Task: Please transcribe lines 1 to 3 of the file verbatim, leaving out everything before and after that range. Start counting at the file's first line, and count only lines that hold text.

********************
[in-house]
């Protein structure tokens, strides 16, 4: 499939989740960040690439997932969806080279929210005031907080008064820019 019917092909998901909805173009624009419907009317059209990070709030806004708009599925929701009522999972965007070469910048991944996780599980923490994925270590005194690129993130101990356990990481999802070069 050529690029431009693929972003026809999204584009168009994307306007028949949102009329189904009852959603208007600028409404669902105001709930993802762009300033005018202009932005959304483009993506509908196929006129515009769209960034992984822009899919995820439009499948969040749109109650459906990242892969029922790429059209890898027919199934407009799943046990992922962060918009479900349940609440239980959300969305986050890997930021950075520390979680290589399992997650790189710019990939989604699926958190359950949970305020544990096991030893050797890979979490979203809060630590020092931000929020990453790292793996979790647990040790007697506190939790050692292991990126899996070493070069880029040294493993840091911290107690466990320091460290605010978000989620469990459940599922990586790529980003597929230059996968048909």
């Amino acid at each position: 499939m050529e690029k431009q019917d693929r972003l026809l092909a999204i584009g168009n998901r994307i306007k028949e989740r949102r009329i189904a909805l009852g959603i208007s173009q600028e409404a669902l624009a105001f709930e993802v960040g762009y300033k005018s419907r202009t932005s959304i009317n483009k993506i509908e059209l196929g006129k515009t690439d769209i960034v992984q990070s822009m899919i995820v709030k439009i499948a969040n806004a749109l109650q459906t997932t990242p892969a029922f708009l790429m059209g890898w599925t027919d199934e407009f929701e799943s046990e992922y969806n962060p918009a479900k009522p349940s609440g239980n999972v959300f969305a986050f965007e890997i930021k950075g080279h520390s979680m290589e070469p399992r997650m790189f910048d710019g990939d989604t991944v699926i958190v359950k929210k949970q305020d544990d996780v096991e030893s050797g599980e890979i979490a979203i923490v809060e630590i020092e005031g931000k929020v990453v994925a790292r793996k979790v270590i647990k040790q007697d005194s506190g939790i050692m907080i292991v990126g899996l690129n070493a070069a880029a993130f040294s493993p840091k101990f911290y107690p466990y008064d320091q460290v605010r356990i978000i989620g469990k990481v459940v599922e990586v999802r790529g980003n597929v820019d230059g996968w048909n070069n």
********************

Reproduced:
[in-house]
């Protein structure tokens, strides 16, 4: 499939989740960040690439997932969806080279929210005031907080008064820019 019917092909998901909805173009624009419907009317059209990070709030806004708009599925929701009522999972965007070469910048991944996780599980923490994925270590005194690129993130101990356990990481999802070069 050529690029431009693929972003026809999204584009168009994307306007028949949102009329189904009852959603208007600028409404669902105001709930993802762009300033005018202009932005959304483009993506509908196929006129515009769209960034992984822009899919995820439009499948969040749109109650459906990242892969029922790429059209890898027919199934407009799943046990992922962060918009479900349940609440239980959300969305986050890997930021950075520390979680290589399992997650790189710019990939989604699926958190359950949970305020544990096991030893050797890979979490979203809060630590020092931000929020990453790292793996979790647990040790007697506190939790050692292991990126899996070493070069880029040294493993840091911290107690466990320091460290605010978000989620469990459940599922990586790529980003597929230059996968048909």
């Amino acid at each position: 499939m050529e690029k431009q019917d693929r972003l026809l092909a999204i584009g168009n998901r994307i306007k028949e989740r949102r009329i189904a909805l009852g959603i208007s173009q600028e409404a669902l624009a105001f709930e993802v960040g762009y300033k005018s419907r202009t932005s959304i009317n483009k993506i509908e059209l196929g006129k515009t690439d769209i960034v992984q990070s822009m899919i995820v709030k439009i499948a969040n806004a749109l109650q459906t997932t990242p892969a029922f708009l790429m059209g890898w599925t027919d199934e407009f929701e799943s046990e992922y969806n962060p918009a479900k009522p349940s609440g239980n999972v959300f969305a986050f965007e890997i930021k950075g080279h520390s979680m290589e070469p399992r997650m790189f910048d710019g990939d989604t991944v699926i958190v359950k929210k949970q305020d544990d996780v096991e030893s050797g599980e890979i979490a979203i923490v809060e630590i020092e005031g931000k929020v990453v994925a790292r793996k979790v270590i647990k040790q007697d005194s506190g939790i050692m907080i292991v990126g899996l690129n070493a070069a880029a993130f040294s493993p840091k101990f911290y107690p466990y008064d320091q460290v605010r356990i978000i989620g469990k990481v459940v599922e990586v999802r790529g980003n597929v820019d230059g996968w048909n070069n």